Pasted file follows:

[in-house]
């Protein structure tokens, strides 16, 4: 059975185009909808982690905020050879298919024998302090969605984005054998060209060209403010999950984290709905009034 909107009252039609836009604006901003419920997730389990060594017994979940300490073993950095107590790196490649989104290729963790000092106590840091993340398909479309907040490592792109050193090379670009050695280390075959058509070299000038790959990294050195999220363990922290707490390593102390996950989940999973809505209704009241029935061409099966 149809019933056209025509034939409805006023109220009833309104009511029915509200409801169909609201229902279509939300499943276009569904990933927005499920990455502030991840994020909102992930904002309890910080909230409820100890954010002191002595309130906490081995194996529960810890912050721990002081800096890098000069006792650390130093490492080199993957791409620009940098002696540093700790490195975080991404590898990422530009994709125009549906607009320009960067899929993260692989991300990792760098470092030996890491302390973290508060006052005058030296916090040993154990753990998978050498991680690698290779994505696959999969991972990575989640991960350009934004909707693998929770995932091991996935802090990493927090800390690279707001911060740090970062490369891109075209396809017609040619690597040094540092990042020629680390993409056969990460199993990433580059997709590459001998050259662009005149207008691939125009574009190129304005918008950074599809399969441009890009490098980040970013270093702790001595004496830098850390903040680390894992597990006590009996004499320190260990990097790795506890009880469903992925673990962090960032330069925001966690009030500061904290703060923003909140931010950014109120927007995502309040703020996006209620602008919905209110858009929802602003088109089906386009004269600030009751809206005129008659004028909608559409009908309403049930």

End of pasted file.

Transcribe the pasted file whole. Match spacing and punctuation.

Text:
[in-house]
């Protein structure tokens, strides 16, 4: 059975185009909808982690905020050879298919024998302090969605984005054998060209060209403010999950984290709905009034 909107009252039609836009604006901003419920997730389990060594017994979940300490073993950095107590790196490649989104290729963790000092106590840091993340398909479309907040490592792109050193090379670009050695280390075959058509070299000038790959990294050195999220363990922290707490390593102390996950989940999973809505209704009241029935061409099966 149809019933056209025509034939409805006023109220009833309104009511029915509200409801169909609201229902279509939300499943276009569904990933927005499920990455502030991840994020909102992930904002309890910080909230409820100890954010002191002595309130906490081995194996529960810890912050721990002081800096890098000069006792650390130093490492080199993957791409620009940098002696540093700790490195975080991404590898990422530009994709125009549906607009320009960067899929993260692989991300990792760098470092030996890491302390973290508060006052005058030296916090040993154990753990998978050498991680690698290779994505696959999969991972990575989640991960350009934004909707693998929770995932091991996935802090990493927090800390690279707001911060740090970062490369891109075209396809017609040619690597040094540092990042020629680390993409056969990460199993990433580059997709590459001998050259662009005149207008691939125009574009190129304005918008950074599809399969441009890009490098980040970013270093702790001595004496830098850390903040680390894992597990006590009996004499320190260990990097790795506890009880469903992925673990962090960032330069925001966690009030500061904290703060923003909140931010950014109120927007995502309040703020996006209620602008919905209110858009929802602003088109089906386009004269600030009751809206005129008659004028909608559409009908309403049930």